By Poulomi Das
There’s an intimate, wordless sequence in Gully Boy that reiterates the rewards of Zoya Akhtar’s tight direction: Safeena (Alia Bhatt), a young hijab-wearing Muslim girl gets on a packed bus with her mother. As her mother takes a seat, Safeena looks back at where Murad (Ranveer Singh) is sitting. At first, when the duo keep stealing glances at each other, making their interest evident, it seems like the stock girl-meets-boy-on-public transport set-up. That is until Akhtar exposes the ruse: The bus stops and as the seat next to Murad gets vacant, Safeena immediately walks back, sits next to him, plugs one end of his earphones to her ear so that they listen to music together and then holds his hand.
It’s a moment so neatly crafted that it is only after Safeena takes the seat does one realise that their encounter isn’t merely a meet-cute but a permanent dating ritual. This scene reveals how deftly Akhtar unspools the influence of space – or the lack of it – on a courtship typical to Mumbai. Murad and Safeena meet each other on a desolate bridge over a dumpyard, kiss on deserted trains, and have a nightly call ritual in which they talk while she looks at him sitting on the stairs outside her bathroom window.
In fact, the central premise of Gully Boy – a fictionalised tribute to the rags-to-riches story of Mumbai’s streets rappers Divine and Naezy – is space itself. On a broad level, the film concerns itself with the space of the Indian gully rap scene and also sees itself as a vehicle that could help reserve a place in the mainstream for gully rappers (the soundtrack features songs by over 50 grassroot musicians). Its angsty lead, Murad – loosely inspired by Naezy – lives in Dharavi in a rickety chawl that houses six people. Naturally, he craves space – at home, from his father’s stubbornness; on the stage, as an artist who is embraced without his baggage; and from the predestined and dispiriting trajectory of life. And yet, the bloated Gully Boy underwhelms in delving deep into that very space.
For the most part, Gully Boy suffers from the curse of empty writing: It’s neither charged, nor consistently emotionally rousing. Instead, it gives us a hero, who wants to be an angry young man the same way all writers want to be award-winning authors. For some inexplicable reason, the stakes are very low: Everything seems to come easy to Murad and rarely does he face any daunting challenge, which makes it difficult to emotionally invest in him. The film’s female leads are as pointless: Sky (Kalki Koechlin), a NRI music producer who ends up hooking up with Murad, is wasted in a cameo that could go down in history as one of the most useless reasons to not edit a film down from 148 minutes. On the other hand, Safeena is bestowed with the archetypal story of oppression that doesn’t even pretend to have an arc: She’s essentially Dharavi’s Rumi (Manmarziyaan). She is a rebel, beats up women who show the slightest interest in Murad, and has Muslim parents who want her to either get married or be under house arrest. The silver lining, however, is that it’s a crowd-pleasing role saddled with witty one-liners and boisterousness that Bhatt exploits to the hilt. Even Ranveer, as Murad, is sensational, mining his altered physicality and relying on voice modulation to convincingly play someone who could have belonged to Dharavi.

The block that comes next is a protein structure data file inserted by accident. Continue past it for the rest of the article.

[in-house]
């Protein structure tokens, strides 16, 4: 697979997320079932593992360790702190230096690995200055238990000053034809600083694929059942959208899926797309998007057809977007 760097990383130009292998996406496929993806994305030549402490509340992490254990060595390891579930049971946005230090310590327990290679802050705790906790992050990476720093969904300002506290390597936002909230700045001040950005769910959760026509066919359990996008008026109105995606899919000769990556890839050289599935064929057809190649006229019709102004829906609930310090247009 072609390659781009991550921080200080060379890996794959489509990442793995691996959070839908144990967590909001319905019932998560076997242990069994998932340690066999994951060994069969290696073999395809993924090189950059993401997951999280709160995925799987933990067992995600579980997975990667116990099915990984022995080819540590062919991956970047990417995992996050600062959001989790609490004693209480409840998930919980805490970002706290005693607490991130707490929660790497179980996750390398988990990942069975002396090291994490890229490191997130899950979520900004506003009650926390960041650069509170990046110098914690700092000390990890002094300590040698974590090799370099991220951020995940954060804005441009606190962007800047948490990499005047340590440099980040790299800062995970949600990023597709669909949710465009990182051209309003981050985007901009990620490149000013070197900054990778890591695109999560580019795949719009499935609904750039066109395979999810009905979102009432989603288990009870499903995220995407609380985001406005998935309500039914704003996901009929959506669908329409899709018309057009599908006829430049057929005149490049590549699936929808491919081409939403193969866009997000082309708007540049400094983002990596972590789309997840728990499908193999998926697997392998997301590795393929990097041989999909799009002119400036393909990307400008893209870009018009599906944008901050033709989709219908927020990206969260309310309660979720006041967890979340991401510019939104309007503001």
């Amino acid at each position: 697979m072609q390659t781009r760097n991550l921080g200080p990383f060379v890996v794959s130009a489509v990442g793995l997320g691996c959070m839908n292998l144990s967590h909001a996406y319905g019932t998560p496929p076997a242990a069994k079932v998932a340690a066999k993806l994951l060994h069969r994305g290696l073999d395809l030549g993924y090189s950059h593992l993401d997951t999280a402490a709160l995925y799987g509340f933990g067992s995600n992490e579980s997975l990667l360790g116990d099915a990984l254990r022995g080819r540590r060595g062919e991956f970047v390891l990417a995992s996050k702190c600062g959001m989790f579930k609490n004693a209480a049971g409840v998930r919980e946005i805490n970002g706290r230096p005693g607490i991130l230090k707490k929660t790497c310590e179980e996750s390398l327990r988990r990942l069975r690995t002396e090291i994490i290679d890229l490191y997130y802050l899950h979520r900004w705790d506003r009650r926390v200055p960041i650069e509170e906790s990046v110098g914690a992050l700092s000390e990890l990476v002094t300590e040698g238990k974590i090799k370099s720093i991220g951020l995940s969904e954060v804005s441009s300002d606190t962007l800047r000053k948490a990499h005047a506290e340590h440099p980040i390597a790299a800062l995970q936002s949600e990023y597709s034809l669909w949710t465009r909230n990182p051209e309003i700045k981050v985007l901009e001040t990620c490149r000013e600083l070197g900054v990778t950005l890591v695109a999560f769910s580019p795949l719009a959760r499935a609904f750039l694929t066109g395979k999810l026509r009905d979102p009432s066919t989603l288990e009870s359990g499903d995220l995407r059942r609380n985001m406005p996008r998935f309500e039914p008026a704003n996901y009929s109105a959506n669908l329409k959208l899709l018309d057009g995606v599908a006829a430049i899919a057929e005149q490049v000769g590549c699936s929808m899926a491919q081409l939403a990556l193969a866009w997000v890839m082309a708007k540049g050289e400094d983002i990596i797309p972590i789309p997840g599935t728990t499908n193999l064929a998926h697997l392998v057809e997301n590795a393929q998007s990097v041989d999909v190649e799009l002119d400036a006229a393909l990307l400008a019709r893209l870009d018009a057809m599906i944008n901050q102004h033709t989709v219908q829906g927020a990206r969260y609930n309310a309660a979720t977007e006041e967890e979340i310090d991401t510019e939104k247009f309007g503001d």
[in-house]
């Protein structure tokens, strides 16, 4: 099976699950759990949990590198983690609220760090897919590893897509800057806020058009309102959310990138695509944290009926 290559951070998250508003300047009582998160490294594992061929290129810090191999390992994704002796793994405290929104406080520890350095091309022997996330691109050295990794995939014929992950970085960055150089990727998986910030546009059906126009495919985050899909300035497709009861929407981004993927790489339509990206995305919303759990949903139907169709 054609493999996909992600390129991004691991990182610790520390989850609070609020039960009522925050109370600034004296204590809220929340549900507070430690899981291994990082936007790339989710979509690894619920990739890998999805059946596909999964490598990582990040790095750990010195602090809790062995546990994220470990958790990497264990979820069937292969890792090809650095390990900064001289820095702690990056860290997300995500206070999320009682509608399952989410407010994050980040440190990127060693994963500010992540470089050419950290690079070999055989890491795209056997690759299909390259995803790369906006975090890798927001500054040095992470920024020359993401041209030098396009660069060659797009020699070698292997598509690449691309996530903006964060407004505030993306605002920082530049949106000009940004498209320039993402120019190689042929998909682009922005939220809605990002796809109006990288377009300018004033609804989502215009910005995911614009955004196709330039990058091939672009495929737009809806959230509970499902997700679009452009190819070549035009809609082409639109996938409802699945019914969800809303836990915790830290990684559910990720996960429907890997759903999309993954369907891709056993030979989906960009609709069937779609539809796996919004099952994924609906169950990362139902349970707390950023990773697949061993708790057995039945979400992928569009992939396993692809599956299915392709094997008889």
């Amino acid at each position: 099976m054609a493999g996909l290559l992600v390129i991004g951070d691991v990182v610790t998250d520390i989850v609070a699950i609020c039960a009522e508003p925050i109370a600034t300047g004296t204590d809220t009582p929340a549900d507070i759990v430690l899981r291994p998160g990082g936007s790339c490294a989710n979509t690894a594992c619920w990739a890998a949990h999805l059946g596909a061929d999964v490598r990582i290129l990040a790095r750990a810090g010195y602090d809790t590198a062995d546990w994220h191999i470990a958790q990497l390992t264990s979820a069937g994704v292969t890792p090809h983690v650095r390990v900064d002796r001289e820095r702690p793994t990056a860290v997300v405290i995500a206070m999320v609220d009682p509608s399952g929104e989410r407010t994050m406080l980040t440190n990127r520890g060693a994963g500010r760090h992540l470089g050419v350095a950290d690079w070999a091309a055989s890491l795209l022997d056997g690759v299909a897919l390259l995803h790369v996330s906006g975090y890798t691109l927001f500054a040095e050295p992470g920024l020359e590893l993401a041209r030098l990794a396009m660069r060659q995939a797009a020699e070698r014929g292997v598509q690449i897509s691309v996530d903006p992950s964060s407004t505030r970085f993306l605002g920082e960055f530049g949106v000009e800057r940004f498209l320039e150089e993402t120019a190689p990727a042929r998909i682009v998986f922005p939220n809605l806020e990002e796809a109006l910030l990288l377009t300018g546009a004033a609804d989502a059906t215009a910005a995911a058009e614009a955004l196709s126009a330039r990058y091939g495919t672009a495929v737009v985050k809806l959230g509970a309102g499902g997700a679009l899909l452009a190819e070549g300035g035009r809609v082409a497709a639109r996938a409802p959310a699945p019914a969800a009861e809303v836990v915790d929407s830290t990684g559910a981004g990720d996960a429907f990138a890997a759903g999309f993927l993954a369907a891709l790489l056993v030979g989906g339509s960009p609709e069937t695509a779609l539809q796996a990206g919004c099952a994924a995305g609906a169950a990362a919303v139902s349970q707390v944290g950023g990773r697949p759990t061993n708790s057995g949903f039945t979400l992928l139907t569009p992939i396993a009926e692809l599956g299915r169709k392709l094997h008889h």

But performances can account for very little when a film becomes predictable: Gully Boy seems stubborn in only playing out like a primer to life in the Indian slum. As a result, even after 18 songs, you come out of the theatre learning as much about gully rap in India as you did going into it. Even worse, the film manages to reduce it into a frivolous college competition. The writers (Reema Kagti and Zoya Akhtar) pack every stereotypical subplot possible – from domestic abuse and second marriage to drug dealing and a myopic and confused comment on class structures – as if they’re merely ticking off boxes. Even some of the shots that intend to capture the milieu of life in Dharavi pander to a specific Western gaze. The movie’s narrative, as well as its editing, is so severely disjointed that it feels like one giant music video that just jumps from one situation to another instead of being a cohesive origin story.
Even some of the shots that intend to capture the milieu of life in Dharavi pander to a specific Western gaze.
But Gully Boy’s accomplishment remains in crafting moments and astute observations: It’s been a while since a mainstream movie made the Muslimness of its leads as prominent, especially in a year as divisive as 2019. In Gully Boy, the camera spends a considerable amount of time lingering on Murad offering namaz, the mosque he frequents with his father, and the surma in his eyes.
I suspect, just like Veere Di Wedding and Ek Ladki Ko Dekha Toh Aisa Laga, Gully Boy is essentially the kind of movie that will become indispensable because of what it stands for – not for what it actually is. The wait for a film that tenderly recreates a musical subculture like gully rap instead of co-opting it, might still be slightly longer, but the wait for a perfect rap soundtrack is over.
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